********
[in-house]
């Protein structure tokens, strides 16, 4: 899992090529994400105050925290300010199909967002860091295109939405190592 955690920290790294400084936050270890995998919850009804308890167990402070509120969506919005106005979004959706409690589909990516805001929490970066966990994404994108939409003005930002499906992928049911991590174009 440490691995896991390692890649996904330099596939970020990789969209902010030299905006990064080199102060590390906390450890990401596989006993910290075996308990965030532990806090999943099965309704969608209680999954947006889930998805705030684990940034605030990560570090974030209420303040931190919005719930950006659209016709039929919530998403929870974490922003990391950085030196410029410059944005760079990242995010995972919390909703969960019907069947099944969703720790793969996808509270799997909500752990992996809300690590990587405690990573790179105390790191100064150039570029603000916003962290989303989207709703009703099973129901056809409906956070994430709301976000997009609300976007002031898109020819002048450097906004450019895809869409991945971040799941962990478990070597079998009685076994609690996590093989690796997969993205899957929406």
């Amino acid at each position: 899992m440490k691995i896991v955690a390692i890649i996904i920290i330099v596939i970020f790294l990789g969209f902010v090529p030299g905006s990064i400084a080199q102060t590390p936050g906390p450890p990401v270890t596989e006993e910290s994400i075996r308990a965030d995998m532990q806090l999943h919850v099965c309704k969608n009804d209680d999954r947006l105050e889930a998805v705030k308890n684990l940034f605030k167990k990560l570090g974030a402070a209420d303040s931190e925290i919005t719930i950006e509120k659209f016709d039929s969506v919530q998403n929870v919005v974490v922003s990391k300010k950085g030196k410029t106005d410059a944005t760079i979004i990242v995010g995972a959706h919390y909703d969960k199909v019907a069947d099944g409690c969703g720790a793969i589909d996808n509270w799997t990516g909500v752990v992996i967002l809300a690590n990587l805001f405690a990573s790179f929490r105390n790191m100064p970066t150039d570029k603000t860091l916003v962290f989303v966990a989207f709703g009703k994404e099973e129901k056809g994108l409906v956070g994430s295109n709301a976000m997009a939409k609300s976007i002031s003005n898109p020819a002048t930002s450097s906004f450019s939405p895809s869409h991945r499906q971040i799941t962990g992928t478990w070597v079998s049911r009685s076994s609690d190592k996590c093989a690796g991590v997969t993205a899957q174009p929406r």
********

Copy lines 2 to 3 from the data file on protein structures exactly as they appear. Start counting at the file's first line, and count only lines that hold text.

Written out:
């Protein structure tokens, strides 16, 4: 899992090529994400105050925290300010199909967002860091295109939405190592 955690920290790294400084936050270890995998919850009804308890167990402070509120969506919005106005979004959706409690589909990516805001929490970066966990994404994108939409003005930002499906992928049911991590174009 440490691995896991390692890649996904330099596939970020990789969209902010030299905006990064080199102060590390906390450890990401596989006993910290075996308990965030532990806090999943099965309704969608209680999954947006889930998805705030684990940034605030990560570090974030209420303040931190919005719930950006659209016709039929919530998403929870974490922003990391950085030196410029410059944005760079990242995010995972919390909703969960019907069947099944969703720790793969996808509270799997909500752990992996809300690590990587405690990573790179105390790191100064150039570029603000916003962290989303989207709703009703099973129901056809409906956070994430709301976000997009609300976007002031898109020819002048450097906004450019895809869409991945971040799941962990478990070597079998009685076994609690996590093989690796997969993205899957929406």
């Amino acid at each position: 899992m440490k691995i896991v955690a390692i890649i996904i920290i330099v596939i970020f790294l990789g969209f902010v090529p030299g905006s990064i400084a080199q102060t590390p936050g906390p450890p990401v270890t596989e006993e910290s994400i075996r308990a965030d995998m532990q806090l999943h919850v099965c309704k969608n009804d209680d999954r947006l105050e889930a998805v705030k308890n684990l940034f605030k167990k990560l570090g974030a402070a209420d303040s931190e925290i919005t719930i950006e509120k659209f016709d039929s969506v919530q998403n929870v919005v974490v922003s990391k300010k950085g030196k410029t106005d410059a944005t760079i979004i990242v995010g995972a959706h919390y909703d969960k199909v019907a069947d099944g409690c969703g720790a793969i589909d996808n509270w799997t990516g909500v752990v992996i967002l809300a690590n990587l805001f405690a990573s790179f929490r105390n790191m100064p970066t150039d570029k603000t860091l916003v962290f989303v966990a989207f709703g009703k994404e099973e129901k056809g994108l409906v956070g994430s295109n709301a976000m997009a939409k609300s976007i002031s003005n898109p020819a002048t930002s450097s906004f450019s939405p895809s869409h991945r499906q971040i799941t962990g992928t478990w070597v079998s049911r009685s076994s609690d190592k996590c093989a690796g991590v997969t993205a899957q174009p929406r």